Three days after the helicopter crash that killed Kobe Bryant, his daughter, and seven others, a complaint alleged that an L.A. County sheriff’s deputy had been showing off graphic photos of the scene at the Baja California Bar and Grill in Norwalk. Now, the Los Angeles Times reports, some are wondering whether Sheriff Alex Villanueva’s actions amount to a cover up.
“[The deputy] was working the day the helicopter went down and took pictures of the crash site and bodies,” the complainant wrote in a statement filed through the department’s website.
Rather than following standard investigative procedures, and even after learning that as many as eight deputies were involved in the scandal, Villanueva ordered the cell phone photos deleted.
Asked about the situation, Villanueva told the Times, “I got nothing to say to you,” before hanging up the phone.
Patti Giggans, chair of the Civilian Oversight Commission, said deleting the photos “looks like a cover up of misconduct,” adding, “I’m hoping that that’s not the case.”
Legal experts say that all the cell phones in question should have been confiscated to preserve any evidence and to ensure that any photos never be disseminated to the public.
Black Lives Matter cofounder Patrisse Cullors wants the investigation taken out of the hands of the Sheriff’s Department and is advocating for the passage of ballot initiative Measure R on Tuesday, which would give subpoena power to the oversight commission.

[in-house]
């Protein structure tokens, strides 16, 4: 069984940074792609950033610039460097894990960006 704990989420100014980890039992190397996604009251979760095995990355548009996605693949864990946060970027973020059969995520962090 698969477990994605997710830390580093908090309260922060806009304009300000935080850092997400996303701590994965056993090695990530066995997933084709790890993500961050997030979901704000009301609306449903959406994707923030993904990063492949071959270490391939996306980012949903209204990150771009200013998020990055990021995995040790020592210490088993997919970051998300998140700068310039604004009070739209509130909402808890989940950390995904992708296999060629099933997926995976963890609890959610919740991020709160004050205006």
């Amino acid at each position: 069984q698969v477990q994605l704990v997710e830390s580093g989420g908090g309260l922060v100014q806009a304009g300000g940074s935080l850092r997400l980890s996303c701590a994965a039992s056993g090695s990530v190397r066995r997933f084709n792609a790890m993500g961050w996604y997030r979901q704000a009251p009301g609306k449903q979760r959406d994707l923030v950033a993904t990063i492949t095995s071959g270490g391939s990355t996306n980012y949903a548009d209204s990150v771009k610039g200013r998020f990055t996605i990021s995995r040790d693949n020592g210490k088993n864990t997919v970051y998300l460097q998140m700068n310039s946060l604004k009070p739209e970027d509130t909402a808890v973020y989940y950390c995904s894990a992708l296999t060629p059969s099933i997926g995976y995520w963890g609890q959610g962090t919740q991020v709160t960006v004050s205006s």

“We should be having outside people investigating what’s happening inside the department that’s been riddled with corruption,” she said.
Loyola Law School professor Jessica Levinson says it’s an “inherent conflict of interest” for the department to investigate itself. “And let’s be honest, especially this department,” she said. Since his election in 2018, Villanueva has developed a reputation for deactivating misconduct investigations and reinstating deputies fired for misconduct; he created a “truth and reconciliation” process to consider returning to duty as many as 400 deputies and civilian employees fired under his predecessor for everything from unreasonable use of force to domestic violence.
“The idea that sheriff’s [deputies] could get to keep their phones and pinky-swear to delete evidence is not how you go about this,” Levinson added.
“Had we done the original, usual routine, which was relieve everybody of duty and everybody lawyers up and all that,” Villanueva told NBC 4, “that would increase the odds ten-fold that those photos would have somehow made their way into the public domain. And that’s definitely what we do not want.”
Gary C. Robb, attorney for Kobe Bryant’s widow Vanessa, said in a statement, “This is an unspeakable violation of human decency, respect, and of the privacy rights of the victims and their families. We are demanding that those responsible for these alleged actions face the harshest possible discipline, and that their identities be brought to light, to ensure that the photos are not further disseminated.”
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